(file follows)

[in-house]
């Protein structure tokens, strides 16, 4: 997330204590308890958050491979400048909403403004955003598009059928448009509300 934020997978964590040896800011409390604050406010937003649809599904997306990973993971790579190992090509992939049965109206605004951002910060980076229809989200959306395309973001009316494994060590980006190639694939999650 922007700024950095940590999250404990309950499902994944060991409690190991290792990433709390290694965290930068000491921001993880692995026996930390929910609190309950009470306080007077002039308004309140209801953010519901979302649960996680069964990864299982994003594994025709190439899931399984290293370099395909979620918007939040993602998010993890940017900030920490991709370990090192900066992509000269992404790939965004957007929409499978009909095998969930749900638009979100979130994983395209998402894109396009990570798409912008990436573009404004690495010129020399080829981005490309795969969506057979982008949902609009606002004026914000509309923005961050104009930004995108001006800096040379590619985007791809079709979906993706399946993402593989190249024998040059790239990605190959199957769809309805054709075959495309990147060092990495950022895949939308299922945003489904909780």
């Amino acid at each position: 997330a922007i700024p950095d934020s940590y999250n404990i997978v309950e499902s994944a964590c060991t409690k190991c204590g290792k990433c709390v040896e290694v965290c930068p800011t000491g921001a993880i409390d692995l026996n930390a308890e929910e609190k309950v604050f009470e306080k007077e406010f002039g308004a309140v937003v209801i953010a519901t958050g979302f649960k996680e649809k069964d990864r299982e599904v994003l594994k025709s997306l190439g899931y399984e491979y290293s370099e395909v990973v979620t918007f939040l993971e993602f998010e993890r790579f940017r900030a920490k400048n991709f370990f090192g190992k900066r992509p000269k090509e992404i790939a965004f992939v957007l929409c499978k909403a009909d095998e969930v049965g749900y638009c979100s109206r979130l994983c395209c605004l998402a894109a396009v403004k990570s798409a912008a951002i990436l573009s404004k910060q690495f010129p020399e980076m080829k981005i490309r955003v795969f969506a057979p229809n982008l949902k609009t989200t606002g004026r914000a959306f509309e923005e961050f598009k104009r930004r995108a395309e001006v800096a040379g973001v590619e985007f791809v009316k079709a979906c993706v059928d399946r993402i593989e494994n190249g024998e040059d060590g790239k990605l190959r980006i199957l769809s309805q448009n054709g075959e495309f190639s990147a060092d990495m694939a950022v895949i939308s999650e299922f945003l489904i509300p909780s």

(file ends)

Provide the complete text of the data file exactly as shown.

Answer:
[in-house]
């Protein structure tokens, strides 16, 4: 997330204590308890958050491979400048909403403004955003598009059928448009509300 934020997978964590040896800011409390604050406010937003649809599904997306990973993971790579190992090509992939049965109206605004951002910060980076229809989200959306395309973001009316494994060590980006190639694939999650 922007700024950095940590999250404990309950499902994944060991409690190991290792990433709390290694965290930068000491921001993880692995026996930390929910609190309950009470306080007077002039308004309140209801953010519901979302649960996680069964990864299982994003594994025709190439899931399984290293370099395909979620918007939040993602998010993890940017900030920490991709370990090192900066992509000269992404790939965004957007929409499978009909095998969930749900638009979100979130994983395209998402894109396009990570798409912008990436573009404004690495010129020399080829981005490309795969969506057979982008949902609009606002004026914000509309923005961050104009930004995108001006800096040379590619985007791809079709979906993706399946993402593989190249024998040059790239990605190959199957769809309805054709075959495309990147060092990495950022895949939308299922945003489904909780």
């Amino acid at each position: 997330a922007i700024p950095d934020s940590y999250n404990i997978v309950e499902s994944a964590c060991t409690k190991c204590g290792k990433c709390v040896e290694v965290c930068p800011t000491g921001a993880i409390d692995l026996n930390a308890e929910e609190k309950v604050f009470e306080k007077e406010f002039g308004a309140v937003v209801i953010a519901t958050g979302f649960k996680e649809k069964d990864r299982e599904v994003l594994k025709s997306l190439g899931y399984e491979y290293s370099e395909v990973v979620t918007f939040l993971e993602f998010e993890r790579f940017r900030a920490k400048n991709f370990f090192g190992k900066r992509p000269k090509e992404i790939a965004f992939v957007l929409c499978k909403a009909d095998e969930v049965g749900y638009c979100s109206r979130l994983c395209c605004l998402a894109a396009v403004k990570s798409a912008a951002i990436l573009s404004k910060q690495f010129p020399e980076m080829k981005i490309r955003v795969f969506a057979p229809n982008l949902k609009t989200t606002g004026r914000a959306f509309e923005e961050f598009k104009r930004r995108a395309e001006v800096a040379g973001v590619e985007f791809v009316k079709a979906c993706v059928d399946r993402i593989e494994n190249g024998e040059d060590g790239k990605l190959r980006i199957l769809s309805q448009n054709g075959e495309f190639s990147a060092d990495m694939a950022v895949i939308s999650e299922f945003l489904i509300p909780s």